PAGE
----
Are corporations becoming too transparent?
Photo: Chance Agrella. Source: Free Range Stock Photos
Goldman Sachs’s annual report was over 400 pages. GE’s 10-k contained over 100,000 words. Annual reports today are dense, filled with jargon, and longer than a Russian novel. Are these corporate leviathans trying to obscure what they’re doing—trying to hide the truth in plain sight?
Part of the reason annual reports have gotten so big has to do with the complexity of the businesses themselves. Goldman Sachs and GE are much more complicated entities than they were 25 years ago. They have wide-ranging global operations, significant off-balance-sheet activities, and diverse business strategies. Explaining all of these takes a lot of ink.
Second, regulations have multiplied around corporate disclosure. CEOs and CFOs now carry personal legal liability for what goes into their 10-k’s. And the accounting oversight board never seems to reduce the number of reports, schedules, and footnotes required. A kind of regulatory ratchet happens, where it’s always easier to require one more item. It’s like the number of pages in the Federal Register: it always seems to go up, and rarely ever comes down.
Source: George Washington University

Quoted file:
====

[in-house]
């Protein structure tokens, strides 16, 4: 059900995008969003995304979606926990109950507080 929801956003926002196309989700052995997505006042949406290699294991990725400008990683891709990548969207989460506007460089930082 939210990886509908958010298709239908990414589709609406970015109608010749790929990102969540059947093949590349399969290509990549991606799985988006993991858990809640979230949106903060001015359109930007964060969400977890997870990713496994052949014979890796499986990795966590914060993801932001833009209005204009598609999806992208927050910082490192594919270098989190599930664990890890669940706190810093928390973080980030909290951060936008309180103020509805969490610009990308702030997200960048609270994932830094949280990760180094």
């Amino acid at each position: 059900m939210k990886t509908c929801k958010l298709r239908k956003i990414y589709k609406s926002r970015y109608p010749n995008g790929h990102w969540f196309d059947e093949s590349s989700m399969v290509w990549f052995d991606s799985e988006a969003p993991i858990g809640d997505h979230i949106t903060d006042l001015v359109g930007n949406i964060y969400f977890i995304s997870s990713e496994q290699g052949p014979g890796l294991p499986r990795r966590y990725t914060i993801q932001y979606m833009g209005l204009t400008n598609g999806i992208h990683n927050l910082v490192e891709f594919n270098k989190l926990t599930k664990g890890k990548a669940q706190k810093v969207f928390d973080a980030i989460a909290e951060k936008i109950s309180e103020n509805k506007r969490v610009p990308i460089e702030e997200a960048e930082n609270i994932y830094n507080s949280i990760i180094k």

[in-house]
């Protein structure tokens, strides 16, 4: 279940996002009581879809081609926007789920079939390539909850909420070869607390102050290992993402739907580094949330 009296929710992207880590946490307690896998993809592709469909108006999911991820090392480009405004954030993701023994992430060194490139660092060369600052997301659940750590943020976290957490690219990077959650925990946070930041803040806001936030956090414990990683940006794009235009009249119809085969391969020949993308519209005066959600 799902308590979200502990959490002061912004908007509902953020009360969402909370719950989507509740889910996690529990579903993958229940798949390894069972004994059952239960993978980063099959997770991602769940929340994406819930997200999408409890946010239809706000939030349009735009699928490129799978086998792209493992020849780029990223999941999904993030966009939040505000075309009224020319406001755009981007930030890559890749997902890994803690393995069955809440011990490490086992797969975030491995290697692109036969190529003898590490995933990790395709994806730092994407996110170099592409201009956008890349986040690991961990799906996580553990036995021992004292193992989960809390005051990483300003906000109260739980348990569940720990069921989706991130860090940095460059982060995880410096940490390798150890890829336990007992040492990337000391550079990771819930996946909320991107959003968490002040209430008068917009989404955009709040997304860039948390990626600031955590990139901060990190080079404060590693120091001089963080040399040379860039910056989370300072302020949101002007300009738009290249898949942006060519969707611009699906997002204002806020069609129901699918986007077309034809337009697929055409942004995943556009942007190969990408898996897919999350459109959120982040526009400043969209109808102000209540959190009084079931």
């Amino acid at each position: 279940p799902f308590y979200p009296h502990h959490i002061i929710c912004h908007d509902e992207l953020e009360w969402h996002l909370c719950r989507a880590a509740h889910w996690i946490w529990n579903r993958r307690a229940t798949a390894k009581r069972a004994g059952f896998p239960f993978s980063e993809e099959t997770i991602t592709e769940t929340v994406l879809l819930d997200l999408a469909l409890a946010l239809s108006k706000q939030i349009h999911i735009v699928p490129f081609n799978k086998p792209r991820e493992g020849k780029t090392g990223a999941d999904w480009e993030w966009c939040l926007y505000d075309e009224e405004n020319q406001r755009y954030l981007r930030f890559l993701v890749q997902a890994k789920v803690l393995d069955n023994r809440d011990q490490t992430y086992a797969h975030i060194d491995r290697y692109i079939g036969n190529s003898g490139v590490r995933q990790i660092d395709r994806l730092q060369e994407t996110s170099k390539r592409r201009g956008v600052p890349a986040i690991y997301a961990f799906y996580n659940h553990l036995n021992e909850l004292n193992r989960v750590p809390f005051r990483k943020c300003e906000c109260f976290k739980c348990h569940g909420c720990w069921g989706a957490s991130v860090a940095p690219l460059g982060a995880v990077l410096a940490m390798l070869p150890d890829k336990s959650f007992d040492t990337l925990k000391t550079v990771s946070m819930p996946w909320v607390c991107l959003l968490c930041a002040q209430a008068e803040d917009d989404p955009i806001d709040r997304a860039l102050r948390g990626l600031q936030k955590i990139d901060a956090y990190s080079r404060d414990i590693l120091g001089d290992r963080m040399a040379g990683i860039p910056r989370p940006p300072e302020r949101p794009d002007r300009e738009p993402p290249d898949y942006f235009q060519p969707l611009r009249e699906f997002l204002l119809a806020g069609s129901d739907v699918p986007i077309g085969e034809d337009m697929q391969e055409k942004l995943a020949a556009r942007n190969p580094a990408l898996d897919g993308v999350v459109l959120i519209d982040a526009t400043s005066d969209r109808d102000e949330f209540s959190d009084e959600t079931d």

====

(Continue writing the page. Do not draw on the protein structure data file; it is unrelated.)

Finally, shareholder litigation is a much more serious issue toady. If something bad happens to the business and managers don’t immediately disclose it, shareholders will file a class-action suit. These lawsuits are so common now that there are multiple firms whose sole business is to manage the proceeds from these class-actions on behalf of smaller investors.
It’s easy to look at how complex financial statements have gotten and assume that managers are trying to fog up their disclosures—to make it more difficult to get at the reality behind the numbers. But that would be a mistake. Most managers are trying to do the right thing: to provide useful information to their investors, trading partners, and customers in a way that keeps the company out of trouble. But they’re like Gulliver, tied down by a host of Lilliputian rules.
The solution isn’t more regulation. You can’t add regulations about too much regulation to simplify regulatory disclosure. Only when investors reward simple businesses for their straightforward business plans will financial disclosure become easier to understand. Financial statements used to be communication tools, rather than compliance mechanisms. Let’s hope they can return to that role.
Douglas R. Tengdin, CFA
Chief Investment Officer